Besides, children of God and children of the devil are not called so till manifested. Take a person unconverted, afterwards brought to the Lord: I do not call him chaff, he is not burned with unquenchable fire; dead and lost he is, but not chaff: that is manifested in judgment, may be before. This seems to me precipitate. Further - would have them presented to God and sanctified, that is flesh (chaff) presented to God and sanctified. Nothing can be more totally unscriptural. When a parent comes to me, to the church or assembly in principle, to do this, as they naturally would as - feels; I say I cannot receive what is born of the flesh but by death, the death of Christ, and I baptise them to His death: - presents them, sanctifies them without it. As to putting on Christ, does not believe what she says. Does she mean that a believer when baptised really and actually puts on Christ, as to life and being in Him? In contrast with becoming or being a Jew or Greek, barbarian, Scythian, bond, free, he puts on none of these things. A circumcised Gentile puts on Judaism in his profession and place, a baptised person puts on Christ. If not, every baptised person would be saved, and those not would be lost. But - does not believe that by baptism they put on Christ thus. It applies professedly and explicitly to every baptised person absolutely, without any condition or limitation, and so I take it.

These views then to me are in every respect unscriptural, nor did I ever find a Baptist who could stand on scripture. They are conscientious, and if they think they are not baptised at all, of course they ought to be so; I have no quarrel with them. Paul was not sent to baptise - the Twelve were to baptise the Gentiles - but baptism was accepted by Paul as already instituted. But he had no mission for it; whereas a special revelation was given to him of the Lord's supper, though both were alike instituted by the Lord. The commission of the Twelve was never that we know fulfilled. It was to disciple the nations and baptise them. The commission was on and from earth, not from heaven. Luke's was from heaven, beginning with Jerusalem. Mark makes it necessary to salvation, because it was professedly becoming a Christian; and I have so used it with a Jew who said he believed but would not be baptised, it would kill his mother. I cite it to shew the force of the passage. The cases of Philip and Cornelius prove conclusively that it was not obedience, but admission into christian privileges and position. I am now in the midst of a great baptised profession in which 2 Timothy 2, 3 tell me how to act. I may add, it is not a testimony to privileges already conferred, but the act of admission to them. I am baptised to His death, not because I have died. I wash away my sins not because my sins are washed away. I put on Christ, and am not baptised because I have put Him on. That is, it is the formal entrance into the privileges, not a witness that I have received them. I see no trace in scripture of its being a testimony to others, though every faithful confession of Christ turns to a testimony. Most of the ground - takes is given up by those who maintain baptist views among brethren as untenable before scripture. I have never sought to convince or influence any one, and have no intention to do so. If they are content to follow their conscience I have nothing to say. But I am sure if scripture be right their views are wrong. If there be any light which I have not got which would lead me to it, that is another thing; but I am sure they have false views of the whole matter according to scripture. The root I conceive to be, making it all individual and obedience (which is absurd for a man cannot baptise himself), and not seeing that there is a place of blessing, and ground established by God on earth, which is not individual conversion, but is responsibility - branches grafted in but broken off.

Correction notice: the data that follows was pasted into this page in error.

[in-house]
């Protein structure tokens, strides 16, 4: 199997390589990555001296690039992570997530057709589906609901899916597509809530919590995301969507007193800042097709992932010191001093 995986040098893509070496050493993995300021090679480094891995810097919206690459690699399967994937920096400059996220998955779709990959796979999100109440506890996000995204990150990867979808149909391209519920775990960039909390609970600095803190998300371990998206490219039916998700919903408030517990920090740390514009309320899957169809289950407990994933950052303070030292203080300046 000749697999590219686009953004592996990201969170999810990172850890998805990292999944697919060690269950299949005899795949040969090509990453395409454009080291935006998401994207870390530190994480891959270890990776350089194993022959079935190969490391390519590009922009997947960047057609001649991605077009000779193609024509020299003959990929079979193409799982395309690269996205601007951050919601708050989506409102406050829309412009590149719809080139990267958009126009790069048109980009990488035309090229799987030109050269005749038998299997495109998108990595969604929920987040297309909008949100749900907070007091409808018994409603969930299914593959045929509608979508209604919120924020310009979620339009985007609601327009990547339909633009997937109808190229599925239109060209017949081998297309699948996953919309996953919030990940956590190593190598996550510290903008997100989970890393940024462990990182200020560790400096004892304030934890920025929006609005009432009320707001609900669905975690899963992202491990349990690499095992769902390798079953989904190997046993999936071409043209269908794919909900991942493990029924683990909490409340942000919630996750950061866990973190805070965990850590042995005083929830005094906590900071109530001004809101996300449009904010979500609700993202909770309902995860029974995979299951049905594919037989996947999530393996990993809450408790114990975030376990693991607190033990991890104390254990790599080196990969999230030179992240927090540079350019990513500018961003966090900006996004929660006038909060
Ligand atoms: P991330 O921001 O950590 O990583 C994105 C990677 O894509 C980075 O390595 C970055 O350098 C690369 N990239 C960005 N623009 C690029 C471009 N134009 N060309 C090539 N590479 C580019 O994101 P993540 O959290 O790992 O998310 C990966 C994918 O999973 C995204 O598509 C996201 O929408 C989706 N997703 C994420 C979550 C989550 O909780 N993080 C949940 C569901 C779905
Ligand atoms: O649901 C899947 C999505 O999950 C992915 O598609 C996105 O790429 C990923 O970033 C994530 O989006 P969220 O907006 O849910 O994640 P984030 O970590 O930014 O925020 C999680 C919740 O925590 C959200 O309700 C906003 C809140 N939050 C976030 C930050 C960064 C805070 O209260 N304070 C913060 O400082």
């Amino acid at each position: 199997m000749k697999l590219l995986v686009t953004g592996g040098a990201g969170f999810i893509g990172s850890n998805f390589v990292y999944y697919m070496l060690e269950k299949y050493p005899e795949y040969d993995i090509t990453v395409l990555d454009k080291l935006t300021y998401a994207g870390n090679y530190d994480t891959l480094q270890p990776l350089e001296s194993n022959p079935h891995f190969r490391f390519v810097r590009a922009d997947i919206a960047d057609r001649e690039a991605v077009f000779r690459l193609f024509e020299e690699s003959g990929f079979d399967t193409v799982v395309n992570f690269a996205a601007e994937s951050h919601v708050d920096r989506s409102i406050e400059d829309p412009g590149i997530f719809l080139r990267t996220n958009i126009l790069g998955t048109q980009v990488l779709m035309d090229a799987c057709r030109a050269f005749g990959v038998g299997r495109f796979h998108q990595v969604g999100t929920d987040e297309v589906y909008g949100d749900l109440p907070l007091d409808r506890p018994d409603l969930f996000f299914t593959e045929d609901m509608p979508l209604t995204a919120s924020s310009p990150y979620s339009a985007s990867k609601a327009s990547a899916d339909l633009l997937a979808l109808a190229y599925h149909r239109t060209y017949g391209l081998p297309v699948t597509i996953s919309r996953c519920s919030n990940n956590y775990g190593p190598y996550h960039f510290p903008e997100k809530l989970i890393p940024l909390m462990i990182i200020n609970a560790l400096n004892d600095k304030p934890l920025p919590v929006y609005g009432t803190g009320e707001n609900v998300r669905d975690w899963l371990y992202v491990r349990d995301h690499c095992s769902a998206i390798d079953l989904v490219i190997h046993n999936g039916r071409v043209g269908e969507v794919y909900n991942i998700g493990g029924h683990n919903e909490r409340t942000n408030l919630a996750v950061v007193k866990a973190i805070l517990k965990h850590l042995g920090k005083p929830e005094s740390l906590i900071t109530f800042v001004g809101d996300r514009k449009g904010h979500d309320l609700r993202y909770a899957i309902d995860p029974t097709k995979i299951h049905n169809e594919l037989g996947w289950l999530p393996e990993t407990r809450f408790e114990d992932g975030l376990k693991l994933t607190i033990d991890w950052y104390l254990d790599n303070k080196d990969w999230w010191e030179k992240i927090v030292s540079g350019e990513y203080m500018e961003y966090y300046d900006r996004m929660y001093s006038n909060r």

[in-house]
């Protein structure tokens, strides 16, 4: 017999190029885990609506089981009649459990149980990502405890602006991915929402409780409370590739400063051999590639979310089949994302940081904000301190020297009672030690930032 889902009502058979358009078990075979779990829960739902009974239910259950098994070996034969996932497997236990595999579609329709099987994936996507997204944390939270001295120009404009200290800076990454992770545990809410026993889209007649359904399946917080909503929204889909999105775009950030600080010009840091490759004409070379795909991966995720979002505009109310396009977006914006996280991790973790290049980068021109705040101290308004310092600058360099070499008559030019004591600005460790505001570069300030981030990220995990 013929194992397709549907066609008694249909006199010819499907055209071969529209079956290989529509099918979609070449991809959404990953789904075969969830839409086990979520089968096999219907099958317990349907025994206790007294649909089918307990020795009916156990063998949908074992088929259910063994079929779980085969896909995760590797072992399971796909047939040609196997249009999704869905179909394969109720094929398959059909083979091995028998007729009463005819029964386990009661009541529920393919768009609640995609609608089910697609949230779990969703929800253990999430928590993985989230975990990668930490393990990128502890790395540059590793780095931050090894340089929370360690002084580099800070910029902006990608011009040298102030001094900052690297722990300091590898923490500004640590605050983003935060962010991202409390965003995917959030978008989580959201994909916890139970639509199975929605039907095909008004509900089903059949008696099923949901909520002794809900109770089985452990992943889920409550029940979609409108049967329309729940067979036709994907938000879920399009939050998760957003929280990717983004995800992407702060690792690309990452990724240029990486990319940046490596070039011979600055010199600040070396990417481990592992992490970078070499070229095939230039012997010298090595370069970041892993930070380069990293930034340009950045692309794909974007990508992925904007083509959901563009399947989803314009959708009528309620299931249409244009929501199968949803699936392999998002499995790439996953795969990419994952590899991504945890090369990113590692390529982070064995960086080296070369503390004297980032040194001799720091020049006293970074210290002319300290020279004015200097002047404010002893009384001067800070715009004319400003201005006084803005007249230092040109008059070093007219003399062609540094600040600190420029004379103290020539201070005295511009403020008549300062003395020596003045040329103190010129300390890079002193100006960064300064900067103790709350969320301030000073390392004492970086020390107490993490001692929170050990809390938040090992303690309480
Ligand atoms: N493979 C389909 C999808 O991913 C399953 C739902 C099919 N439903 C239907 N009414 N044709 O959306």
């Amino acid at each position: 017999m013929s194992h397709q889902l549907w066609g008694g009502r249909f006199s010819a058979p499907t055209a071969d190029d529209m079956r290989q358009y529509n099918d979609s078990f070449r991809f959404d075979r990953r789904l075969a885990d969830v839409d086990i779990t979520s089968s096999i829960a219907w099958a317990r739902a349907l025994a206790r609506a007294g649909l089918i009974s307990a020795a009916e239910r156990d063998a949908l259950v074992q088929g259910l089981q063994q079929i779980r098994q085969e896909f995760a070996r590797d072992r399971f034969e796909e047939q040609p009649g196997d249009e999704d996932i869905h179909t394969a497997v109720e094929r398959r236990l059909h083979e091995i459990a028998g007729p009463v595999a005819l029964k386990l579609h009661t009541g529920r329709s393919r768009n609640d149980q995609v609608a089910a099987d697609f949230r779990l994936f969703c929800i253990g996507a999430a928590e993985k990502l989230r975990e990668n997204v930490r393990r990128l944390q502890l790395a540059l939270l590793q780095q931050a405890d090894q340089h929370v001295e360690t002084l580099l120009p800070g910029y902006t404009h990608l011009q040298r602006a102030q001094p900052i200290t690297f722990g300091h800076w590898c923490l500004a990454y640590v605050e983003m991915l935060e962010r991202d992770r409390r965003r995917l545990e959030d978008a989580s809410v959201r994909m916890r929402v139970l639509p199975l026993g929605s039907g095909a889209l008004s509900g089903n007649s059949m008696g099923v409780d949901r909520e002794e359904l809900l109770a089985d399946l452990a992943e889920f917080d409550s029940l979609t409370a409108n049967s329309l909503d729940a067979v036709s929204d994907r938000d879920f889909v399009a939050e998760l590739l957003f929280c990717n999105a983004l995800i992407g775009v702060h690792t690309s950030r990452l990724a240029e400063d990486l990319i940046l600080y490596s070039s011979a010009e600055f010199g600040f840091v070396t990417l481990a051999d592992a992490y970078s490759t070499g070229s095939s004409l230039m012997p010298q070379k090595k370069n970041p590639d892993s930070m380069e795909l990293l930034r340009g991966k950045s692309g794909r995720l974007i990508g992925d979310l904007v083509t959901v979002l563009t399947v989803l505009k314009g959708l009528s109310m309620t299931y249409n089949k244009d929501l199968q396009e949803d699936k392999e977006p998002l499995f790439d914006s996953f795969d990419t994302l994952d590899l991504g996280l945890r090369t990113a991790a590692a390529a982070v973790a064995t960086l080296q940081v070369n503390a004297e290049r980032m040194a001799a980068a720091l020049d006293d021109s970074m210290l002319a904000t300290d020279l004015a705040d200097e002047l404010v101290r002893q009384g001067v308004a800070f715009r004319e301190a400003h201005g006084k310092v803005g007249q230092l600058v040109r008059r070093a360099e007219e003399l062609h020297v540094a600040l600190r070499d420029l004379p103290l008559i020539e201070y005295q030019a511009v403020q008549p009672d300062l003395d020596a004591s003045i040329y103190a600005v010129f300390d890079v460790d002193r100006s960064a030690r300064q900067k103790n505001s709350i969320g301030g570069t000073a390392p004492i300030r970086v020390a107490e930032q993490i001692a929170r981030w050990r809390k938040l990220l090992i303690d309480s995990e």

Yours very truly.